Finally, a U.S. Vaccination PlanA roundup of the most important Covid-19 vaccine news this week

aso khelbo
3 min readJan 23, 2021


There are now 20 vaccines in phase 3 trials, eight approved for limited use, and two approved for full use in some countries after fully completing phase 3 trials — the vaccines from Pfizer-BioNTech and Sinopharm. (Those from Moderna and Oxford-AstraZeneca are being used with emergency use approval in some countries.)

In the U.S., lagging vaccinations are picking up speed in many states, but the vaccine supply is running low due to manufacturing constraints. It’s not expected to pick up speed until April.

Biden releases his plans for vaccination

On his second day in office, President Joe Biden released a 23-page document outlining a national pandemic strategy, which included his administration’s goals regarding vaccination. Some key goals were boosting production of vaccines and required equipment (like syringes) by invoking the Defense Production Act, providing federal support and funding for local vaccination sites, mounting a science-based public health campaign to address vaccine hesitancy and misinformation, and focusing on at-risk and hard-to-reach groups.

Biden has often said he would get 100 million doses administered in his first 100 days, a task that Jeff Zients, the new White House Covid-19 coordinator, has said is “ambitious but achievable.” Others have expressed skepticism about the feasibility of this goal, pointing to the dwindling vaccine supply, insufficient communication between states and the federal government, and a lack of federal funding for state-run vaccination campaigns.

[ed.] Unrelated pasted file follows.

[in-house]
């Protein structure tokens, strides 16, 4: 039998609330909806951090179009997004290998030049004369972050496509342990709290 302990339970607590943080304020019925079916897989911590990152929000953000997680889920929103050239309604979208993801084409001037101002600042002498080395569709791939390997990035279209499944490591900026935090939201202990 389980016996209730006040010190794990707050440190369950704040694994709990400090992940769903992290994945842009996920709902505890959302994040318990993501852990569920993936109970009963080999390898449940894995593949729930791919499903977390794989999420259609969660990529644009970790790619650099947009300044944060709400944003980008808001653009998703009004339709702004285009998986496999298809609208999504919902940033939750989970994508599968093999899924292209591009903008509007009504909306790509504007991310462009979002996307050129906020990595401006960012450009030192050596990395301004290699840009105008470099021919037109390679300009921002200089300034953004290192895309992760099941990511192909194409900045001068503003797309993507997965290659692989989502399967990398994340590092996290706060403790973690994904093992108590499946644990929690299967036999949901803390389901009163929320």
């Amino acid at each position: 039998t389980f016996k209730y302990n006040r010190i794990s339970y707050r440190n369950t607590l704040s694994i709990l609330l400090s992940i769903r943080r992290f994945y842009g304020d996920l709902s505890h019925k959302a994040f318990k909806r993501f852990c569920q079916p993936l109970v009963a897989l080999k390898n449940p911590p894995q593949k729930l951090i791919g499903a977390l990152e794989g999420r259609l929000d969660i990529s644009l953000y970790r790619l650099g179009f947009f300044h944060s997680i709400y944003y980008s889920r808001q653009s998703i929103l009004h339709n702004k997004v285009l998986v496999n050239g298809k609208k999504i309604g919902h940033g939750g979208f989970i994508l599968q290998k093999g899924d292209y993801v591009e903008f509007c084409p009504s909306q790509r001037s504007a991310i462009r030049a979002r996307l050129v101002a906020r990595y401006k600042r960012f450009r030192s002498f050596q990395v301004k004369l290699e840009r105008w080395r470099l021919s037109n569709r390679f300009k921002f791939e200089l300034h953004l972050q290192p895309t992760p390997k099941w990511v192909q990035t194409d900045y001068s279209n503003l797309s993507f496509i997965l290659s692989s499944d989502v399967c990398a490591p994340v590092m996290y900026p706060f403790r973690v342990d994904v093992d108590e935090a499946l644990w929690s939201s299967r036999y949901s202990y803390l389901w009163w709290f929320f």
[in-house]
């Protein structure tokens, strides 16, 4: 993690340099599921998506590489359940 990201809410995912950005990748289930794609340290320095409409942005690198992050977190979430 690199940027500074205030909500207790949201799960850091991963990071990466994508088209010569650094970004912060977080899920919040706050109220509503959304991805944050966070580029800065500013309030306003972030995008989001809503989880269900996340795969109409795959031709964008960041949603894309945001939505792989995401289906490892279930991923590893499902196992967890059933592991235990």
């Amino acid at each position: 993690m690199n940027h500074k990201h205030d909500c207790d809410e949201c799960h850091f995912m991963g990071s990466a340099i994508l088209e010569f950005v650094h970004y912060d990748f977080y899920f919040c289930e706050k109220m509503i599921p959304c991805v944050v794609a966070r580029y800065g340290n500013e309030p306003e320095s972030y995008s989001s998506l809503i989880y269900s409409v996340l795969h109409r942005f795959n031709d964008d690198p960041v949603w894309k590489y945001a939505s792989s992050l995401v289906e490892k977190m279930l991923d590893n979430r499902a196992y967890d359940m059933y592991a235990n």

Studies suggest some variants are less susceptible to vaccines

Researchers in South Africa studying the effectiveness of vaccines against new, mutated variants of the coronavirus raised concerns with two small laboratory studies posted online on January 19. The studies, which haven’t yet been peer reviewed, suggest that the variant known as B.1.351 (the “South African” variant) is less susceptible to the antibodies produced by natural infection, the Moderna vaccine, and the Pfizer vaccine, as science journalist Apoorva Mandavilli wrote in the New York Times. Previous research, however, has shown more optimistic news about the efficacy of vaccines against certain variants, in particular the B.1.1.7 variant first identified in the U.K.

India and Brazil begin vaccination campaigns

On Saturday, India kicked off a massive vaccination campaign after approving vaccines from Oxford-AstraZeneca and Bharat Biotech, an Indian company. Following suit on Monday, Brazil greenlit vaccines from Sinovac and Oxford-AstraZeneca and began its vaccination campaign. Vaccines in both countries have garnered skepticism. Bharat Biotech’s vaccine has not yet completed clinical trials, and Sinovac’s vaccine is only 50.4% effective, according to Brazil’s latest data. For more on the effectiveness of Sinovac’s vaccine, which is rolling out in Turkey and Indonesia and is expected to be used in many other countries, read Maria Godoy’s analysis on NPR, in which one expert notes: “It’s much better than nothing.”

The U.S. joins a global vaccine distribution

In a videoconference with the World Health Organization on Thursday, infectious disease chief Anthony Fauci, MD, pledged that the U.S. would stay a member of WHO and would join COVAX, a global effort to distribute vaccines equitably. Fauci, who made a welcome return to the White House podium alongside President Biden after months of being sidelined, has been picked to lead the U.S. delegation to the WHO.